• FIG.13. Fault-scarp in marls, north-east branch of Tuzluburun fractures; looking south-east. [Focirig p. 240 byguestonJune29,2014http://gji.oxfordjournals.org/Downloadedfrom
    • Seismotectonic aspects of the Gediz, Turkey 241 29.22' 2Q623' 29024'E a,P Y Flo.14. Map and diagrammatic profile of type C ruptures. byguestonJune29,2014http://gji.oxfordjournals.org/Downloadedfrom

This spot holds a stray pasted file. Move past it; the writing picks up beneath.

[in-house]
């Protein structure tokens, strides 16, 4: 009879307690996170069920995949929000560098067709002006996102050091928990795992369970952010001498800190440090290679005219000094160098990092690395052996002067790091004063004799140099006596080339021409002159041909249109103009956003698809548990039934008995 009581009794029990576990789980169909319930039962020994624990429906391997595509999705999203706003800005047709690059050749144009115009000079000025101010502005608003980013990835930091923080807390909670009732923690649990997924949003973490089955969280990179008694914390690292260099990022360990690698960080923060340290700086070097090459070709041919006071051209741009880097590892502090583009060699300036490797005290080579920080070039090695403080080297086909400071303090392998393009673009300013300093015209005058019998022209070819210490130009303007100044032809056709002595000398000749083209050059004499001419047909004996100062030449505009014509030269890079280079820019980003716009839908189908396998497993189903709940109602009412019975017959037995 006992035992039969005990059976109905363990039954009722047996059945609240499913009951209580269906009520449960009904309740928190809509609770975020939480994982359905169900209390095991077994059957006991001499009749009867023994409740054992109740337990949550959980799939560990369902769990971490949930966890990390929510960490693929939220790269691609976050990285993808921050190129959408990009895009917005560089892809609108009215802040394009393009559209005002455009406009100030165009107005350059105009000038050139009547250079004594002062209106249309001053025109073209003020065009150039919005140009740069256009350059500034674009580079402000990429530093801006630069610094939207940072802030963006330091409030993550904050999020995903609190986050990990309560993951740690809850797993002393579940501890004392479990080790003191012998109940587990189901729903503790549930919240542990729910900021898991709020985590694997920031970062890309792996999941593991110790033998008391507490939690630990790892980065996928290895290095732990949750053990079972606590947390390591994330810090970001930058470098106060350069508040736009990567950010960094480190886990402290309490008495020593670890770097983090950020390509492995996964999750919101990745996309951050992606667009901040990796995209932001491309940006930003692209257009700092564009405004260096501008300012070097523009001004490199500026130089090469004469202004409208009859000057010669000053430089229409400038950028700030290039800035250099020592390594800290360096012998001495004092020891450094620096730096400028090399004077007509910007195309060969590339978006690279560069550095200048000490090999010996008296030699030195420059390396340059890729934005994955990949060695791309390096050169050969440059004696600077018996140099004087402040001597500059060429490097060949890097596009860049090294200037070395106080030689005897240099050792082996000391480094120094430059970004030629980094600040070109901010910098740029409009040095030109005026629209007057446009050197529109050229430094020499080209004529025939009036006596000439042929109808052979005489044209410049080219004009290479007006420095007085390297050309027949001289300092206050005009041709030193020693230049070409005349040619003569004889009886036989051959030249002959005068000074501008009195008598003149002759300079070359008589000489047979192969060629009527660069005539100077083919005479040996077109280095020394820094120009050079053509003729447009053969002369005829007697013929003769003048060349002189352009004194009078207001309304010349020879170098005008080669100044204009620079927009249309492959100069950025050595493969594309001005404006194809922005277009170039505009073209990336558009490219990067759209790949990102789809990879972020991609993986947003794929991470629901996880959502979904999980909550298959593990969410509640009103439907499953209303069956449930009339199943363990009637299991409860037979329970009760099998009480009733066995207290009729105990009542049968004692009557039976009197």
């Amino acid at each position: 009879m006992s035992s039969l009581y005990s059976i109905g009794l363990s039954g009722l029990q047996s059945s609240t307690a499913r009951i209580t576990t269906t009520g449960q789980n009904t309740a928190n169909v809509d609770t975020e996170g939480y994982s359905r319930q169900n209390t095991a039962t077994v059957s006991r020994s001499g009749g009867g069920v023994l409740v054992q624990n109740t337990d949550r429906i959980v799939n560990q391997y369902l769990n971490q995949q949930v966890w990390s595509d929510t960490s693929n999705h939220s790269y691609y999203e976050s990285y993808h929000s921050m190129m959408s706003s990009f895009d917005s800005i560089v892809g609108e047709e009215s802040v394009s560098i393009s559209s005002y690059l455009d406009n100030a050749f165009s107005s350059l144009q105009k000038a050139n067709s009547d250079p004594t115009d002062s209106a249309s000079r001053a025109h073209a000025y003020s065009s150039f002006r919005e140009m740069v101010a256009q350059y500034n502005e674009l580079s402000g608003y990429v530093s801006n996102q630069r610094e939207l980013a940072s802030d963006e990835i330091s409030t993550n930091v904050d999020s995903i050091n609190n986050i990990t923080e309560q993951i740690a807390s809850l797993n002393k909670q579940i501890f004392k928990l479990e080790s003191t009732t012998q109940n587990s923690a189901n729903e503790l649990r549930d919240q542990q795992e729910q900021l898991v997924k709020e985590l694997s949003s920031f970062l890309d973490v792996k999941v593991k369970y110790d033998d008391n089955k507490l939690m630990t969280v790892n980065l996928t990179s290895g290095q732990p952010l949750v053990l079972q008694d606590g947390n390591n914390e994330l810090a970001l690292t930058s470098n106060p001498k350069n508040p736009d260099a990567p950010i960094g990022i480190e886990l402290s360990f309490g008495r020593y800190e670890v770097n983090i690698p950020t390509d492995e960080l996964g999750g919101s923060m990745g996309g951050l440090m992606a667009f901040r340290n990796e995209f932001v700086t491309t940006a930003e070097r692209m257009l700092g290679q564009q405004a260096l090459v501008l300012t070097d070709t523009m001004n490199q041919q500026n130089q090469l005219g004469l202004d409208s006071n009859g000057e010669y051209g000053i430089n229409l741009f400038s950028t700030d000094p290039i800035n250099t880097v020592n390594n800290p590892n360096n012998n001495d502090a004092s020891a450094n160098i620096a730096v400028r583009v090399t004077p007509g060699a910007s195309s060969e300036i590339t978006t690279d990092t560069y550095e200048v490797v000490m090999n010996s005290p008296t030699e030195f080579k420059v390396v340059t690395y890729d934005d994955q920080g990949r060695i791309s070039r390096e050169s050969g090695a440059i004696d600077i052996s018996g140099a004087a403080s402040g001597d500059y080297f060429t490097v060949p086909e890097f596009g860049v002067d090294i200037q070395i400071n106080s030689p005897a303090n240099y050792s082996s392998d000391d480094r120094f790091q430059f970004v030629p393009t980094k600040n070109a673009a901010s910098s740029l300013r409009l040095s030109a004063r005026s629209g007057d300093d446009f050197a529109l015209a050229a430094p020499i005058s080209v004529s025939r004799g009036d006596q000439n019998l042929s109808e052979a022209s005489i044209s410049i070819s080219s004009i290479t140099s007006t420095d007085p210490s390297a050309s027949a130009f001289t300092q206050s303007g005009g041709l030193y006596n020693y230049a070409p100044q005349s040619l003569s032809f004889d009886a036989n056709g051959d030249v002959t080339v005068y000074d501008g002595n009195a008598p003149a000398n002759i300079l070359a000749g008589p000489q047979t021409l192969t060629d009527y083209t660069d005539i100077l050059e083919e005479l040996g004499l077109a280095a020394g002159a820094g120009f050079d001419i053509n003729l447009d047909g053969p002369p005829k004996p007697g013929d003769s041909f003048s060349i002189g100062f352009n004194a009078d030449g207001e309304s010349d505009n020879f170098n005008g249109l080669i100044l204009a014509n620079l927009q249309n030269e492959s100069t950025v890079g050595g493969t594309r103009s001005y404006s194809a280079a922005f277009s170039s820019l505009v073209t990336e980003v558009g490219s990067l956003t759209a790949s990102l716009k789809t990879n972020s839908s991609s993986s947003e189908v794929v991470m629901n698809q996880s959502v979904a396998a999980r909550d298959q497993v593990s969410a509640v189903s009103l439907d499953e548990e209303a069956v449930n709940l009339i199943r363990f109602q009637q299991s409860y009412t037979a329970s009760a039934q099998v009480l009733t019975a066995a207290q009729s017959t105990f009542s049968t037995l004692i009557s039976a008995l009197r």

• 242 N. N. Ambraseys and J. S. Tchalenko throws, in bedrock and overburden, are equal and the width of the graben at the surface is about one third of the thickness of the overburden. Although the tectonic origin of type C fractures cannot be established beyond doubt, their attitude and location fit a pattern of regional extension. This pattern is the same for the motions observed on the main north-west-south-east Asikpasa- Muhipler and the east-west trending Erdogmus-Hamamlar ruptures. The dominant motion on both major tectonic ruptures is dip-slip, with the Gediz block downthrown along planes dipping between 60"and 70" to the north-east in the first case and to the north in the second, (see Appendix). The dips that can be deduced for these two main ruptures from surface evidence can hardly extend to a great depth; they do suggest, however, a block surface displacement to the north-north-east. Another indication of regional but considerable extension, most probably of tectonic origin, is provided by the reversals of the lateral motion observed along certain parts of the fault breaks. At Hamamlar, Ecekoy and elsewhere at Nennikiri, Figs 2,9 and 10,where one fault segment exhibits for 1 or 2 km strike-slip offsets of a few tens of centimetres, the next segment has the same amount of opposite displace- ment. The Gediz earthquake seems to be the result of a re-adjustment of a relatively new structural system in which east-west trending blocks are being segmented by a north- eastward regional extension, a crustal movement not related in any obvious way with that of the Aegean Sea or the Anatolian Fault Zone. It is very probable that Tertiary features in the Gediz area are closely affected by a pre-existing complex of basement faults, perhaps created initially by a different stress pattern, which predispose the region to react today in an irregular and complex fashion to what appears to be a north-easterly extension. Fault plane solutions of the Demirci and Alasehir shocks and of two aftershocks of these events do show normal faulting. They suggest that present day faulting in Central Asia Minor is the consequence of the interference of a new direction of motion with old structural trends which has reactivated pre-existing faults in a complicated manner to accommodate the new motion (McKenzie 1973 to be published). It is significant perhaps that the Simav and Muratdag faults, Fig. 3, are arranged in an en echelon pattern, and the conjecture for the existance originally of an east-west trending right-lateral fault system in Asia Minor, is tempting. The new fractures associated with the 1970Gediz earthquake between Erdogmus and Hamamlar could then be interpreted as the surface expression of a fault linking the en echelon Simav-Muratdai: system. Structural interpretations such as those made above will, however, remain purely speculative until further field mapping clarifies the tectonics of the region. The question of whether the fault displacements measured a few days after the main shock are in fact the displacements that did actually occur during the event, is difficult to answer. One thing is, however, certain; in the immediate vicinity of fault- breaks the ground motion should have been equal to, and more often less than at some distance away. At sites straddling the fault-break, at Civarigiirlek, Pinarbagi, Sazak and Erdogmus, Fig. 15, the ground motion was unquestionably of very low particle velocity if we judge from the damage inflicted upon these sites. Elsewhere, fault- breaks showing throws up to two metres in incompetent deposits were found standing upright, Figs 4 and 13. It seems, therefore, that the actual relative displacements that took place on faults during the Gediz earthquake were much smaller than those measured a few hours or days after the event and that the latter must contain a considerable component of rapid creep. However, until more details are available on the transient part of surface faulting, any estimates of the motion will be subject to some ambiguity of interpretation. byguestonJune29,2014http://gji.oxfordjournals.org/Downloadedfrom